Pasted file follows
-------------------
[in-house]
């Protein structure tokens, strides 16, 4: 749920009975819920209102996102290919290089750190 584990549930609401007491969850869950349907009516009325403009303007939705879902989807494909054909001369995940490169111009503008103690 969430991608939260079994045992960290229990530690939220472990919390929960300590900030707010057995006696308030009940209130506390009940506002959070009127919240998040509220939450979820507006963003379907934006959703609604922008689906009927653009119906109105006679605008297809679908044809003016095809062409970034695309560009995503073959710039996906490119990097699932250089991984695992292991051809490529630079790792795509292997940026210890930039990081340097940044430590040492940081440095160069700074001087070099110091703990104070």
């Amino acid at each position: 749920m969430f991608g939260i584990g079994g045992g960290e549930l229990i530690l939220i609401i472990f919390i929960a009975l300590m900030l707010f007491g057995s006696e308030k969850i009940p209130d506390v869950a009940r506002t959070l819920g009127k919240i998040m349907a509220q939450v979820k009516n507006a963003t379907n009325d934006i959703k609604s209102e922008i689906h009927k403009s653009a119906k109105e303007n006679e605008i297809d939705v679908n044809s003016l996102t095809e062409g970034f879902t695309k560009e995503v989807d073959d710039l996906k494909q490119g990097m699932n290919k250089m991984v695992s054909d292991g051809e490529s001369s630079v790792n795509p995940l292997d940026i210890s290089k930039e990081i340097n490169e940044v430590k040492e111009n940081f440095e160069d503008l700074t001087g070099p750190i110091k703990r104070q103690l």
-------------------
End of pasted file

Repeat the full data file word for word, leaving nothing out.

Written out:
[in-house]
């Protein structure tokens, strides 16, 4: 749920009975819920209102996102290919290089750190 584990549930609401007491969850869950349907009516009325403009303007939705879902989807494909054909001369995940490169111009503008103690 969430991608939260079994045992960290229990530690939220472990919390929960300590900030707010057995006696308030009940209130506390009940506002959070009127919240998040509220939450979820507006963003379907934006959703609604922008689906009927653009119906109105006679605008297809679908044809003016095809062409970034695309560009995503073959710039996906490119990097699932250089991984695992292991051809490529630079790792795509292997940026210890930039990081340097940044430590040492940081440095160069700074001087070099110091703990104070």
């Amino acid at each position: 749920m969430f991608g939260i584990g079994g045992g960290e549930l229990i530690l939220i609401i472990f919390i929960a009975l300590m900030l707010f007491g057995s006696e308030k969850i009940p209130d506390v869950a009940r506002t959070l819920g009127k919240i998040m349907a509220q939450v979820k009516n507006a963003t379907n009325d934006i959703k609604s209102e922008i689906h009927k403009s653009a119906k109105e303007n006679e605008i297809d939705v679908n044809s003016l996102t095809e062409g970034f879902t695309k560009e995503v989807d073959d710039l996906k494909q490119g990097m699932n290919k250089m991984v695992s054909d292991g051809e490529s001369s630079v790792n795509p995940l292997d940026i210890s290089k930039e990081i340097n490169e940044v430590k040492e111009n940081f440095e160069d503008l700074t001087g070099p750190i110091k703990r104070q103690l």